Crows as pyschopomps

Crows as pyschopomps

The Cicada is, for the most part, benign and often overlooked until the end of it's life cycle, when it emerges back into the world to procreate. It's "chittering" song, which seems directionless due to it's low pitch is, appropriately, created by vibrating a hollow chamber within the cicadas own body. This song is akin to white noise or static and is for me, an iteration of  the rapid or intrusive thinking that is symptomatic of mania: intense, overwhelming and impossible to escape. Naturally, this lead me into an exploration of diagnosis and treatment. 

Among the many, many pharmaceuticals associated with treating such symptoms, is Valproate semisodium or, as it is more commonly known: Depakote. Based on personal experience, I chose this particular medication as representation for all prescribed medications primarily because of it's pink, candy-like coating, but also for it's perversely reminicent scent of circus peanuts. This association with cheap candy sparked the production of 5,840 pink plastic, candy-like cicadas. Each one represents a dose of medication that passed through my body during the first four years of treatment. Stylistically, I chose a life-sized bone carving of a cicada from China, in order to echo the historical affiliation with Asian antiquity as described earlier.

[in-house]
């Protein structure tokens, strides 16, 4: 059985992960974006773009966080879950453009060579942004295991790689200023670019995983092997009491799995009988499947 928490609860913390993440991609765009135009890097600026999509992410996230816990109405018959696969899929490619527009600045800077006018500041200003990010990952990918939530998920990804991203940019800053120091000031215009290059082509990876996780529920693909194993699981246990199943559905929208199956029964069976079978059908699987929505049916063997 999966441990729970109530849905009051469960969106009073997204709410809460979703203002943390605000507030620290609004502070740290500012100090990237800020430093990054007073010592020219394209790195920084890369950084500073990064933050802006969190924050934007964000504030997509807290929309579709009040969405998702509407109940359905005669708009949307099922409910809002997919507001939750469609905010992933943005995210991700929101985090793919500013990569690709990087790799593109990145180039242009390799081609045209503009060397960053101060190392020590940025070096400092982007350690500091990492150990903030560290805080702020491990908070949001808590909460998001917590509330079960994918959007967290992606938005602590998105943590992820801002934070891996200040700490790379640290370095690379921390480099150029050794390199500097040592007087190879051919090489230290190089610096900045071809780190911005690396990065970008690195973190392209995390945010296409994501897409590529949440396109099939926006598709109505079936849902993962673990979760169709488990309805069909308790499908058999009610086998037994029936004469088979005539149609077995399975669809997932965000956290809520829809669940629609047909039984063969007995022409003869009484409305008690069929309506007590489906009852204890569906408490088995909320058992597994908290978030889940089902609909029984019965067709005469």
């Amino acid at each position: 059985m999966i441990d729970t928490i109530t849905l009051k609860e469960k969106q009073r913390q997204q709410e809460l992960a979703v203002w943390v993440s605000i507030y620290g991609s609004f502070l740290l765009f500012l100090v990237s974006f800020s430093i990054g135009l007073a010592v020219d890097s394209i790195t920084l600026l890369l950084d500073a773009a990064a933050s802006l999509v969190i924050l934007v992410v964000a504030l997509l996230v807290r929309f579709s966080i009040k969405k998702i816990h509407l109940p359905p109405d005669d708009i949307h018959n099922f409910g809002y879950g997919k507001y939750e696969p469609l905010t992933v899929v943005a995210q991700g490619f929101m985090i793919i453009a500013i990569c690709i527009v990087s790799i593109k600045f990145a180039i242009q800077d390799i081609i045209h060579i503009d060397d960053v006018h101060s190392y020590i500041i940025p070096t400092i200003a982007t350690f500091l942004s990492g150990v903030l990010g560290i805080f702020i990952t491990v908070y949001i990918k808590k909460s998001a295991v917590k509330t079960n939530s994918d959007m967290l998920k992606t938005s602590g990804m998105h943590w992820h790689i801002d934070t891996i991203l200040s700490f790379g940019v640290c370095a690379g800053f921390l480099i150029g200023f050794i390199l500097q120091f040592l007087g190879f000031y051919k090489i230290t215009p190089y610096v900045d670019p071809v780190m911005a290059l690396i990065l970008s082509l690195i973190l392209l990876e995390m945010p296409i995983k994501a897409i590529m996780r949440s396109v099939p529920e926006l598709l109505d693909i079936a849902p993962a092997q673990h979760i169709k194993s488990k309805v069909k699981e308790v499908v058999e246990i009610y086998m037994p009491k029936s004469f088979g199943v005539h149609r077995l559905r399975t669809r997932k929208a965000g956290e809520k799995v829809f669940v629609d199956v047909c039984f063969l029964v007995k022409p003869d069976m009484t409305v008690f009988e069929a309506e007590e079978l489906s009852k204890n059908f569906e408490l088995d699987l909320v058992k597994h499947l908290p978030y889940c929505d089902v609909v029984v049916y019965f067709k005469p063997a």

Circus Peanuts

Circus Peanuts

Depending on the context, the cicadas I have made allow me enough latitude to explore their potential as a surrogate for the body as well as invaders or even -- on some level, purification. To better explore this dialog between the cicadas and their environment, I have been photographing them in public/private scenarios as a type of place holder for the individual. 

 A place hiolder

A place hiolder

This exercise has brought me to an exploration of the absence of the body. The shell of the cicada, as it were. Early on, I had been thinking of the body in distress. Images of the Pompeii figures came to mind and I explored the themes they suggested through sculpture and drawing. There was a sense of fragility in those frozen moments that whispered in my ear, and on a primal level, informed the core of my work. Also, the figures suggested a notion of the body as a container -- literally a vessel, hollowness.

I explored sculpting a figure in a huddled, defensive pose. Of casting a shell for it. Then I created a life cast of a figure emerging from nothing, into nothing. These didn't feel quite right. I focused again on the shell and have since come up with the idea of defining negative spaces. The absence of the body. The emptiness that remains or perhaps, the emptiness finally left behind once the body has gone.

 Form

Form

 What was left behind

What was left behind

 Absence of the form

Absence of the form